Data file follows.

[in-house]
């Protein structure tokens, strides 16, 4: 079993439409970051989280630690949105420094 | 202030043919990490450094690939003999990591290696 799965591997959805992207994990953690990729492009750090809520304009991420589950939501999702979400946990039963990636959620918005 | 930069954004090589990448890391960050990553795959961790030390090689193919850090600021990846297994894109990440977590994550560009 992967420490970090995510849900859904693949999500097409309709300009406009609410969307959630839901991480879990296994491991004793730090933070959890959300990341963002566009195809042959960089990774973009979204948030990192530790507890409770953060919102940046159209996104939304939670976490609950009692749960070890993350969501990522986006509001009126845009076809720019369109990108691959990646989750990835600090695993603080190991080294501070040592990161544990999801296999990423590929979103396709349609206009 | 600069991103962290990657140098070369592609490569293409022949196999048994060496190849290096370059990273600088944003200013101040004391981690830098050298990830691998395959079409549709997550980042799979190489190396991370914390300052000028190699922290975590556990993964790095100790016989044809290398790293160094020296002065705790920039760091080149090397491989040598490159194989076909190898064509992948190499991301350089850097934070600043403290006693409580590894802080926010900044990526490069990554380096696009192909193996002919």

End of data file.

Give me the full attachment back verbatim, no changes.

[in-house]
């Protein structure tokens, strides 16, 4: 079993439409970051989280630690949105420094 | 202030043919990490450094690939003999990591290696 799965591997959805992207994990953690990729492009750090809520304009991420589950939501999702979400946990039963990636959620918005 | 930069954004090589990448890391960050990553795959961790030390090689193919850090600021990846297994894109990440977590994550560009 992967420490970090995510849900859904693949999500097409309709300009406009609410969307959630839901991480879990296994491991004793730090933070959890959300990341963002566009195809042959960089990774973009979204948030990192530790507890409770953060919102940046159209996104939304939670976490609950009692749960070890993350969501990522986006509001009126845009076809720019369109990108691959990646989750990835600090695993603080190991080294501070040592990161544990999801296999990423590929979103396709349609206009 | 600069991103962290990657140098070369592609490569293409022949196999048994060496190849290096370059990273600088944003200013101040004391981690830098050298990830691998395959079409549709997550980042799979190489190396991370914390300052000028190699922290975590556990993964790095100790016989044809290398790293160094020296002065705790920039760091080149090397491989040598490159194989076909190898064509992948190499991301350089850097934070600043403290006693409580590894802080926010900044990526490069990554380096696009192909193996002919």